The IRS published final regulations that address reporting and recordkeeping obligations of US disregarded entities (e.g., single member LLCs) wholly owned by a non-US person (the Regulations). The Regulations finalize proposed regulations that were issued in May 2016. The Regulations generally follow the proposed regulations with some important modifications. These modifications further limit exemptions, clarify the deemed tax year for disregarded entities, and revise the applicability date. The Regulations apply to tax years beginning on or after 1 January 2017, and ending after 12 December 2017.
The Regulations apply to all existing US disregarded entities that are wholly owned by non-US persons. We recommend clients begin now to review their structures to identify impacted entities, consult with their advisors to ensure their current practices are sufficient to meet the new reporting requirements and, unless further guidance is issued, apply for an EIN for the disregarded entity to identify itself on Form 5472.
The Regulations treat a US disregarded entity that is wholly owned by a non-US person as a corporation solely for purposes of reporting under Code Section 6038A. This means that a US disregarded entity with a non-US owner must file IRS Form 5472 (Information Return of a 25% Foreign-Owned US Corporation or a Foreign Corporation Engaged in a US Trade or Business) to report its non- US owner upon the occurrence of certain reportable transactions. Reportable transactions include certain transactions between the disregarded entity and non- US related persons. A reportable transaction includes "any sale, assignment, lease, license, loan, advance, contribution, or other transfer of any interest in or a right to use any property or money, as well as the performance of any services for the benefit of, or on behalf of, another taxpayer." Further, any contributions to or distributions from the disregarded entity to a non-US related person are considered a reportable transaction.
In addition to filing Form 5472, the disregarded entity must keep permanent books of account and other records as prescribed under Code Section 6038A. The purpose of this requirement is to ensure the entity maintains records sufficient to establish the accuracy of the information reported on Form 5472 and the correct US tax treatment of reportable transactions.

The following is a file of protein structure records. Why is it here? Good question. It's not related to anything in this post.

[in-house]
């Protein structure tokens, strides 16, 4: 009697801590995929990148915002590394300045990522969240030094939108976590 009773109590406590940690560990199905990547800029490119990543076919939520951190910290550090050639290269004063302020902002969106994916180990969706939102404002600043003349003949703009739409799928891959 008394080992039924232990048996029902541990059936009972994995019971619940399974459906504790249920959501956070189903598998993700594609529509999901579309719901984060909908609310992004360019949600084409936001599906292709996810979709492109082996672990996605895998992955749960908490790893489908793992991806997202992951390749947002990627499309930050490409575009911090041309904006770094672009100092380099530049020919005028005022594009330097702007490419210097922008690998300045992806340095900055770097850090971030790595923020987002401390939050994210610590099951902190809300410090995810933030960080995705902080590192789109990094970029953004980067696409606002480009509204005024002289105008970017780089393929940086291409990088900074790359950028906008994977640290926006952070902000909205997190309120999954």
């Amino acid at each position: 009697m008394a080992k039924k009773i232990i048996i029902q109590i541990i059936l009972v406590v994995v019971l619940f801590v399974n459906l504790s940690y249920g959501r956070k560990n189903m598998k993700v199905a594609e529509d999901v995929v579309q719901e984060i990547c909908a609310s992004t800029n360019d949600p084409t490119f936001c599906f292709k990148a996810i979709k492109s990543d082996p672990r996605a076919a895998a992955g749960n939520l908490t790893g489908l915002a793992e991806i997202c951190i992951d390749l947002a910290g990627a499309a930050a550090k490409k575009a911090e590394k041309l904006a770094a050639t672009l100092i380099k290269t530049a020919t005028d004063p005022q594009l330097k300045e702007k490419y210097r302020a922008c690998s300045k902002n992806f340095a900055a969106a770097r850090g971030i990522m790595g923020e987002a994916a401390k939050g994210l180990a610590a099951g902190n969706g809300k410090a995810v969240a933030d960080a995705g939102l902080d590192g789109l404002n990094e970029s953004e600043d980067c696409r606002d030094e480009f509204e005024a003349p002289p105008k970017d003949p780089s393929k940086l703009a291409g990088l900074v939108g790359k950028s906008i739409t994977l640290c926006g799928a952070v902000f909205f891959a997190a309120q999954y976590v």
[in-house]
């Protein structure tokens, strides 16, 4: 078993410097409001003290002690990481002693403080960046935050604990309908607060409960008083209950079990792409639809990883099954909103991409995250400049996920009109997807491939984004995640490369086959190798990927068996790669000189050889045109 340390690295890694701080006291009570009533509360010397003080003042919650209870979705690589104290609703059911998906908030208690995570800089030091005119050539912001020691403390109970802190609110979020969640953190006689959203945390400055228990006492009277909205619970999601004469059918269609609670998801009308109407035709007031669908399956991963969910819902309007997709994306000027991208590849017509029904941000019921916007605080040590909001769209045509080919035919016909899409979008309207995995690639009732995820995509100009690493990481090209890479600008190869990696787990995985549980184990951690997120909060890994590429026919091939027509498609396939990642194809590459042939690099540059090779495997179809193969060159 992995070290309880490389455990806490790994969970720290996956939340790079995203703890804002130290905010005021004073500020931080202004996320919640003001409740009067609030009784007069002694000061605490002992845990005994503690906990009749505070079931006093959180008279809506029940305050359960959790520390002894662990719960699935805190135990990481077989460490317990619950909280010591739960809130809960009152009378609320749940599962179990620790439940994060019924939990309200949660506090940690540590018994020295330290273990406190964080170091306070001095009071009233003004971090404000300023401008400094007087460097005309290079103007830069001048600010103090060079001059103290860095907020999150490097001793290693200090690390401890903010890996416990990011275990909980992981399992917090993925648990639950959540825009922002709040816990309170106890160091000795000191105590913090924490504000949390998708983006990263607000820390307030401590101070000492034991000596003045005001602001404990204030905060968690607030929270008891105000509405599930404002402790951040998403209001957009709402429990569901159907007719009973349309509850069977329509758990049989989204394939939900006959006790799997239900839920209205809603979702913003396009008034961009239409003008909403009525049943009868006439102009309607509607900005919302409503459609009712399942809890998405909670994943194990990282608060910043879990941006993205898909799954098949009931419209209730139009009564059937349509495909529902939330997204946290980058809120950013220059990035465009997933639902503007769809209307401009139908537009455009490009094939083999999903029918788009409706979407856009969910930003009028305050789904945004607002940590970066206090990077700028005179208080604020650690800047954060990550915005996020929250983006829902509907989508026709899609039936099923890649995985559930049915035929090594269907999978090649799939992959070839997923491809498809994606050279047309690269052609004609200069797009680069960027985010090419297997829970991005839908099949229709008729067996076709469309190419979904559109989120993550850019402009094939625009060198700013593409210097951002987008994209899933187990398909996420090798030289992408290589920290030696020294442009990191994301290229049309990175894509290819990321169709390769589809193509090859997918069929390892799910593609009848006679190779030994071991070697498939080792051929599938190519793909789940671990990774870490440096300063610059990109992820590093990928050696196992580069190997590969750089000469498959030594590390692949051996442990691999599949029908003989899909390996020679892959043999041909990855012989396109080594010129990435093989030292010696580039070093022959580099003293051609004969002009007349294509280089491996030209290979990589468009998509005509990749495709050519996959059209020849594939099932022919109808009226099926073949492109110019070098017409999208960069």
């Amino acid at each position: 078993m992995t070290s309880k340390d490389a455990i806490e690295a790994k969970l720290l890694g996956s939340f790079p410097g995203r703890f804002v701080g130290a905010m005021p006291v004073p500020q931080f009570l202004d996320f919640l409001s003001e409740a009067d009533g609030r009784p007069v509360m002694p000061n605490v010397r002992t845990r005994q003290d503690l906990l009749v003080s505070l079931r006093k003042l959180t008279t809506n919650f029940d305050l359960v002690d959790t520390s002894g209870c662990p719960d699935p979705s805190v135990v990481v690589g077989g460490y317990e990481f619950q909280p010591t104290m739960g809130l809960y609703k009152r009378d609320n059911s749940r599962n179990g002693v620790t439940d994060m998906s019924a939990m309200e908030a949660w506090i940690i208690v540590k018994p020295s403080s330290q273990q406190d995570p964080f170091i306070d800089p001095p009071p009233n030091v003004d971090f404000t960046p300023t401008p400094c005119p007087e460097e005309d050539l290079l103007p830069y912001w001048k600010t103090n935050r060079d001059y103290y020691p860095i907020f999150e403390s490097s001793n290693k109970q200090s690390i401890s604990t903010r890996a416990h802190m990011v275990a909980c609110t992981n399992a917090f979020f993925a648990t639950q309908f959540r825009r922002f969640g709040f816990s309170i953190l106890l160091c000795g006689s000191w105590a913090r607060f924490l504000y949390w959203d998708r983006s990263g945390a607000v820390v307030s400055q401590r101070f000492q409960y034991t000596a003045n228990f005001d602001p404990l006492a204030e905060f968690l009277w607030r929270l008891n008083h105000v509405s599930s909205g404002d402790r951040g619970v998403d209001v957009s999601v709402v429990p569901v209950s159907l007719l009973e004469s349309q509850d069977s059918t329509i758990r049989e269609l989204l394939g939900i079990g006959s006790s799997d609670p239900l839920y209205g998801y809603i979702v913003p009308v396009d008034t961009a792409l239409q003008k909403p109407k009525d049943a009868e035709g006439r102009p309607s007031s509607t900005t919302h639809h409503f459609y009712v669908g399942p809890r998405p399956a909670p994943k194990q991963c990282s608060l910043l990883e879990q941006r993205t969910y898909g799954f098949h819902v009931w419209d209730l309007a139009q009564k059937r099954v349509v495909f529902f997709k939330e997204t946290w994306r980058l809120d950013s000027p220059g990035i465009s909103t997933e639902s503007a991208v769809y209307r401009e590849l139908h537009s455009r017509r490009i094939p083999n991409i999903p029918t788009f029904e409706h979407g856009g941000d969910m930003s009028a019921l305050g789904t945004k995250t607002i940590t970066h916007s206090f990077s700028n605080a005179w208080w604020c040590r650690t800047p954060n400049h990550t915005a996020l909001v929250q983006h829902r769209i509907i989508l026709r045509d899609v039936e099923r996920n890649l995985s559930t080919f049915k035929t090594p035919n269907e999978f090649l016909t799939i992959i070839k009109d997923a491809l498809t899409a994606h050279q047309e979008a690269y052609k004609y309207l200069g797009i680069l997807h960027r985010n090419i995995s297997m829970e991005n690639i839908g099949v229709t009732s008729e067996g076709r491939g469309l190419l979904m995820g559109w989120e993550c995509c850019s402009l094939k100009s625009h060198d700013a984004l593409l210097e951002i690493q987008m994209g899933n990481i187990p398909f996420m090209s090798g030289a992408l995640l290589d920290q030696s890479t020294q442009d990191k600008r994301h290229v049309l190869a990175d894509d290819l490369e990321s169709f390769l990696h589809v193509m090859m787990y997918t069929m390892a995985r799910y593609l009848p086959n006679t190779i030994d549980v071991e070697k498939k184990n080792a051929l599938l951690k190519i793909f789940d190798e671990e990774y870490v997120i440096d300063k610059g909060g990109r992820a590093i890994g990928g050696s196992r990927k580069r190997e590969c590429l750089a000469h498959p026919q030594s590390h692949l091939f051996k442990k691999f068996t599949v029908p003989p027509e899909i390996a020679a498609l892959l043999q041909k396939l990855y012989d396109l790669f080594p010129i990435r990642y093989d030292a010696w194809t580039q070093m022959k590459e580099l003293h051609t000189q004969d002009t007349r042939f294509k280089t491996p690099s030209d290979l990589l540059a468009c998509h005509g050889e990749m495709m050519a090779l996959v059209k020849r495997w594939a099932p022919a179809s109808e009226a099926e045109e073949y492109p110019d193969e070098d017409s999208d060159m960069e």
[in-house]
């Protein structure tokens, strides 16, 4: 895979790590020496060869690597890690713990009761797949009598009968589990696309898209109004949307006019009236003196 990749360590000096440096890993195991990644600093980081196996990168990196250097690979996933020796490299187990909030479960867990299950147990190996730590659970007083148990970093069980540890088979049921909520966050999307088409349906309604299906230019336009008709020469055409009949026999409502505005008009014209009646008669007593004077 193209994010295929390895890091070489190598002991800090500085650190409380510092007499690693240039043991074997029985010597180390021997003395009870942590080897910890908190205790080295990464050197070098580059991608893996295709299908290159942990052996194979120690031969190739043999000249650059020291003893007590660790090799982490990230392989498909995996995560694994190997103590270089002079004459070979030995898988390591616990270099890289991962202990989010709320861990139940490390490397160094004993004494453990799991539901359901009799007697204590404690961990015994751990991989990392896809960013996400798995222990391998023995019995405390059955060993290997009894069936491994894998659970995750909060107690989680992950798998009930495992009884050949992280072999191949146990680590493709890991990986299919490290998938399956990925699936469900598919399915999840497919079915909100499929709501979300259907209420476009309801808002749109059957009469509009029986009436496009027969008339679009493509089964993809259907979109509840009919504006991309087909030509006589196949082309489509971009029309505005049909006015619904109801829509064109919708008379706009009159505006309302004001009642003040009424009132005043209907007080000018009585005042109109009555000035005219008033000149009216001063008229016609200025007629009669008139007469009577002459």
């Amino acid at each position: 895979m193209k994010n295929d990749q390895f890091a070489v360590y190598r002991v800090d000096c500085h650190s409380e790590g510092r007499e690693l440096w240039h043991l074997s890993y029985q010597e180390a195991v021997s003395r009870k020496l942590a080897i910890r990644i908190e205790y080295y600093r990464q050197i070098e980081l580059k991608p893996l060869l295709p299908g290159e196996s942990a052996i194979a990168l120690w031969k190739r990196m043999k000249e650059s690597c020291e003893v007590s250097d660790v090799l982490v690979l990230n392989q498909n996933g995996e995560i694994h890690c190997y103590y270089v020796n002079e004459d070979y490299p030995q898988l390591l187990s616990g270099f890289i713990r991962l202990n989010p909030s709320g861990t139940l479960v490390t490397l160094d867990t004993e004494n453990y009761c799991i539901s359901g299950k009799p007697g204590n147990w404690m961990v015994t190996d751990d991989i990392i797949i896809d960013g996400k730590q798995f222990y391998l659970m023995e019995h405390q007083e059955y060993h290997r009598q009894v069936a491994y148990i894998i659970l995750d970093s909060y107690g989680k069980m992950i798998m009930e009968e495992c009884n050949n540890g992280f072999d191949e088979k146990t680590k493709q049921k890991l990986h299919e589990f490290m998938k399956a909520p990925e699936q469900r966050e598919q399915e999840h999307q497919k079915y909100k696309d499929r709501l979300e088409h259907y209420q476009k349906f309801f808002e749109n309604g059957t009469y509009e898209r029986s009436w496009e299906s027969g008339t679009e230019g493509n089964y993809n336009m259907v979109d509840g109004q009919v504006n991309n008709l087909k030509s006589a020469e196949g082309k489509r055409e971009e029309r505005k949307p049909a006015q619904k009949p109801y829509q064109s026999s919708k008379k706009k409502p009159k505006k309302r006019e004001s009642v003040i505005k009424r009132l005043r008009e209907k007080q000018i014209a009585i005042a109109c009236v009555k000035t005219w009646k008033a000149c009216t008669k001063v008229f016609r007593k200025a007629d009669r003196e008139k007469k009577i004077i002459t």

Inapplicable Section 6038A Exemptions
The Regulations do not allow a disregarded entity subject to Code Section 6038A to take advantage of the recordkeeping exemptions of Treasury Regulations section 1.6038A(h) (Small corporation exception) or Treasury Regulations section 1.6038A(i) (Safe harbor for reporting corporation with related party transaction of de minimis value). Furthermore, the Regulations do not allow an impacted disregarded entity to take advantage of the Form 5472 reporting requirement exemptions of Treasury Regulations section 1.6038A(e)(3) (Transactions with a corporation subject to reporting under section 6038) or Treasury Regulations section 1.6038A(e)(4) (Transactions with a foreign sales corporation).
Disregarded Entity Tax Year
The Regulations clarify that for purposes of filing Form 5472, disregarded entities are deemed to have: (1) the same tax year as their non-US owner if the non-US owner has US return filing obligations; and (2) a calendar-year tax year if the non-US owner does not have US return filing obligations.
Beyond Form 5472 Reporting
Unless further guidance is issued stating otherwise, an impacted disregarded entity is required to obtain a US taxpayer identification number (an employer identification number, or EIN) to identify itself on its Form 5472. Therefore, the disregarded entity needs to file a Form SS-4 to get an EIN. The Form SS-4 requires the applicant to indicate a responsible party of the entity. For purposes of the SS-4, a responsible party is an individual who has a level of control over, or entitlement to, the funds or assets in the entity that, as a practical matter, enables the individual, directly or indirectly, to control, manage, or direct the entity and the disposition of its funds and assets. The responsible party must have a US social security number (SSN), individual taxpayer identification number (ITIN) or EIN. Otherwise, the responsible party must apply for one. It is important to note that it can often take several months for non-US individuals based outside the United States to obtain an ITIN.
Failure to file a Form 5472 or maintain the supporting records as required could result in a USD 10,000 civil penalty for each failure. Criminal penalties could also apply for failure to submit information or filing false or fraudulent information.
*This alert was prepared by Rodney Read (Houston) and Paul DePasquale (New York).